Networks to the Rescue: It’s Not Too Late to Protect the Earth’s Future

Networks to the Rescue: It’s Not Too Late to Protect the Earth’s Future

Apr 23, 2024

A KOAN Case Study on the Changemaking Power of Connection

This article includes excerpts from the KOAN method: Breakthrough Leadership for a Divided World, the recently released book by Integrated Work owner and CEO Jennifer Lyn Simpson.

As we recognize Earth Month and celebrate our planet that provides for all of us, we also must acknowledge how our actions  – as individuals, communities, and nations – are placing its future at risk. It’s easy to feel overwhelmed and powerless in the face of the climate crisis, but each of us can take action, speak up for change, and connect with others to spark innovative solutions that help protect the Earth.

The real magic of possibility begins to happen when we create networks of relationship. As artificial silos begin to fall, we remember that we’re not in “it” alone, and we begin to discover all manner of new, creative ideas and solutions. On the one hand, cultivating networks is well-served by having tended to the other KOAN elements. Relationships flourish inside containers of care where transparency and trust are the norm and where we cultivate presence instead of getting caught up in stories. One might argue that this is really an outgrowth of all the others. On the other hand, if we wait until we’ve gotten all of those other bits “just right” to relate to networks as the source of innovation and co-creation, we’re still operating from a top-down, do-it-yourself mindset.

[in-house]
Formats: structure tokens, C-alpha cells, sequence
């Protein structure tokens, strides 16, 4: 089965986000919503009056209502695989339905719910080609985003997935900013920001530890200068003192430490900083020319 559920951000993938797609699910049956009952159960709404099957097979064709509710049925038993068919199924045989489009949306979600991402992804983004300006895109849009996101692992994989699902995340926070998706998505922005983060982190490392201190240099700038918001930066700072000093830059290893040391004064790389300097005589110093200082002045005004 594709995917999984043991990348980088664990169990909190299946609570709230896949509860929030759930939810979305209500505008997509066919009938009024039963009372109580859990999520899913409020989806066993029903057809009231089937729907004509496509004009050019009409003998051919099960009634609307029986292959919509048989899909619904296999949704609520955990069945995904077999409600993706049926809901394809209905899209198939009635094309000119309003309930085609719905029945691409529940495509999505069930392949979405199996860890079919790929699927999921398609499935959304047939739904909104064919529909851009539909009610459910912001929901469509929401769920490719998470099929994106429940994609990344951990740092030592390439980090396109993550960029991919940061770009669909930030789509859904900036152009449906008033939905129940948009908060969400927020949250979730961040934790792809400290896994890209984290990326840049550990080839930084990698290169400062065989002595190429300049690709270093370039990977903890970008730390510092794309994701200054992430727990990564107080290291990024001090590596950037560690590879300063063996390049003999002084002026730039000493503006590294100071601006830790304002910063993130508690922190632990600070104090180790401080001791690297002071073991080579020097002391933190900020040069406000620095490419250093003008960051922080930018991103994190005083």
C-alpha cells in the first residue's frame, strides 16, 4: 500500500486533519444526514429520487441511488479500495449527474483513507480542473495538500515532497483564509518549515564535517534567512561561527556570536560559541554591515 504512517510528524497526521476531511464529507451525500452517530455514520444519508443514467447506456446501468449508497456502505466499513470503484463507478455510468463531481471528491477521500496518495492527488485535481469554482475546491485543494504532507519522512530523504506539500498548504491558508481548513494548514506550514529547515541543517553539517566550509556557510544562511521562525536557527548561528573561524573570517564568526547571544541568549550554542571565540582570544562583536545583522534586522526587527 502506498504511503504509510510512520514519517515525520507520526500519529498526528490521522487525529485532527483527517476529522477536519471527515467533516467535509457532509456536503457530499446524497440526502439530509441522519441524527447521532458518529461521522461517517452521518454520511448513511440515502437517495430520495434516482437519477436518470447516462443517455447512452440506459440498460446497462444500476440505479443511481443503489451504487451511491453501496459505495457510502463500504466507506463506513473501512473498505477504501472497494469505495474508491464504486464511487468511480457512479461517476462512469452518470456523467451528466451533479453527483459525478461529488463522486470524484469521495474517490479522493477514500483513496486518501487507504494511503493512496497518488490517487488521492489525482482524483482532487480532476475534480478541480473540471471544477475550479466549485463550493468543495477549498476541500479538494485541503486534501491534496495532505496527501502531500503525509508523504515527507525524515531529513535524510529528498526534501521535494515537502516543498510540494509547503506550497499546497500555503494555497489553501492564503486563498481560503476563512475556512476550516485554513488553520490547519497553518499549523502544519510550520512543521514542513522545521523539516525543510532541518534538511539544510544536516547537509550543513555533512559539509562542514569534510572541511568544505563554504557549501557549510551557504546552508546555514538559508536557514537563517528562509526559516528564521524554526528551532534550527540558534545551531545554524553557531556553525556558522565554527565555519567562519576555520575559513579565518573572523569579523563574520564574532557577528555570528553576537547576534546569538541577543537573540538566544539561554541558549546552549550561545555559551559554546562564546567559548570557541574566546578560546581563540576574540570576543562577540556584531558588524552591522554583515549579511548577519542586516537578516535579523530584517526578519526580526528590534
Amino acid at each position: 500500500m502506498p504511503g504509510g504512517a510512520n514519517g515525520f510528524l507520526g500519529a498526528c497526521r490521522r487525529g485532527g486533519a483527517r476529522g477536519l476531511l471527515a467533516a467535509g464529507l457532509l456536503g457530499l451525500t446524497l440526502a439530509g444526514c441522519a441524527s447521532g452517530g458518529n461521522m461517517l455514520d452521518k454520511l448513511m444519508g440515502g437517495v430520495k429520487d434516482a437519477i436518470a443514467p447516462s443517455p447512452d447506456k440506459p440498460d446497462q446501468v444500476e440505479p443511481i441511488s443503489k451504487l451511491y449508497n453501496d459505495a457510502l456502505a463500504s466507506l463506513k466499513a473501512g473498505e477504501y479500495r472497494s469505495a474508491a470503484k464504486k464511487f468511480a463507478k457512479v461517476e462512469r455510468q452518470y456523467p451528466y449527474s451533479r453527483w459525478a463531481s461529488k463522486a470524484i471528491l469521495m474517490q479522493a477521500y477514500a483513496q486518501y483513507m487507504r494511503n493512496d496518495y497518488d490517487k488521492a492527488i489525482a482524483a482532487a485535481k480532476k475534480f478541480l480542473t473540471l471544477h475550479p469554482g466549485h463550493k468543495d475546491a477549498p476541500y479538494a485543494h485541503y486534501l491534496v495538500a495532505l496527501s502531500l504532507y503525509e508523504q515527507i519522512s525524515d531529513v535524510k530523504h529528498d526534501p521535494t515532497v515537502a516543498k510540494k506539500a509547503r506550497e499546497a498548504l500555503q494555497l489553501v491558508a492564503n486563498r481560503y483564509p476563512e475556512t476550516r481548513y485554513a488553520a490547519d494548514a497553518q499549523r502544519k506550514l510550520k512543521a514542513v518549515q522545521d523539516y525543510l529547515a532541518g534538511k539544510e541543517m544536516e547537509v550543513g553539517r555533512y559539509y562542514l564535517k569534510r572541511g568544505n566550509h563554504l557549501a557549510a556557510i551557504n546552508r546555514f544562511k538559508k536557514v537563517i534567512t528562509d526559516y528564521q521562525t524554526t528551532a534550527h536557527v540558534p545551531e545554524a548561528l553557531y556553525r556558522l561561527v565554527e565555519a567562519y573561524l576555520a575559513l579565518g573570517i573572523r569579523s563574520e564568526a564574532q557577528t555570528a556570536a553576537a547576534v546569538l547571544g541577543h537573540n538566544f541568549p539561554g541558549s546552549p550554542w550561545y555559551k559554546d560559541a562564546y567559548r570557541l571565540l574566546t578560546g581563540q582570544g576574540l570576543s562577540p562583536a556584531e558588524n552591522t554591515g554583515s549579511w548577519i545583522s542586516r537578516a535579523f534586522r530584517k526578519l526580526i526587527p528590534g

A network mindset is really the cornerstone of the KOAN method. If we want to get to the finish line first or find ourselves at the top of a hierarchical heap (until we get toppled), there are other approaches that will get us there faster. For problems that require collective problem-solving or that will benefit from a broader set of viewpoints, though, remembering our connectedness makes it easier to be kind, open, and adaptive. When we begin with empathy, give and receive openly, and cultivate resilience and agility, we realize that we don’t do anything in isolation. We think of ourselves less as an entity (company, organization, team, community) and more as embedded in networks of mutuality.

The Carbon Almanac Project: Filling the Niche Between the Cutting Edge and Apathy